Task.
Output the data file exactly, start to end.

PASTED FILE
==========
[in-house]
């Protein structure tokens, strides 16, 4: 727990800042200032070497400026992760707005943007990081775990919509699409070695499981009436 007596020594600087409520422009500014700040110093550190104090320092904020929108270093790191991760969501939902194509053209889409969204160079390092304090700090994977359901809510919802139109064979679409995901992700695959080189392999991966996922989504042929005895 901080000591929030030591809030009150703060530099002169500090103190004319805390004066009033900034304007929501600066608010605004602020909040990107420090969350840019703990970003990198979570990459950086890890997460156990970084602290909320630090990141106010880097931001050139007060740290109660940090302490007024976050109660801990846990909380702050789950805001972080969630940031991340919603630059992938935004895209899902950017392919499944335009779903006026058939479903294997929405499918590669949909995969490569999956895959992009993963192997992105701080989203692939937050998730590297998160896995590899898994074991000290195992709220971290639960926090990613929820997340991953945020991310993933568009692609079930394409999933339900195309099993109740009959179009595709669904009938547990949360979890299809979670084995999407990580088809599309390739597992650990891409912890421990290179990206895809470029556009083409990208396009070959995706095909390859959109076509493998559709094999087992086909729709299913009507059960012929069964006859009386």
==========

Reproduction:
[in-house]
């Protein structure tokens, strides 16, 4: 727990800042200032070497400026992760707005943007990081775990919509699409070695499981009436 007596020594600087409520422009500014700040110093550190104090320092904020929108270093790191991760969501939902194509053209889409969204160079390092304090700090994977359901809510919802139109064979679409995901992700695959080189392999991966996922989504042929005895 901080000591929030030591809030009150703060530099002169500090103190004319805390004066009033900034304007929501600066608010605004602020909040990107420090969350840019703990970003990198979570990459950086890890997460156990970084602290909320630090990141106010880097931001050139007060740290109660940090302490007024976050109660801990846990909380702050789950805001972080969630940031991340919603630059992938935004895209899902950017392919499944335009779903006026058939479903294997929405499918590669949909995969490569999956895959992009993963192997992105701080989203692939937050998730590297998160896995590899898994074991000290195992709220971290639960926090990613929820997340991953945020991310993933568009692609079930394409999933339900195309099993109740009959179009595709669904009938547990949360979890299809979670084995999407990580088809599309390739597992650990891409912890421990290179990206895809470029556009083409990208396009070959995706095909390859959109076509493998559709094999087992086909729709299913009507059960012929069964006859009386």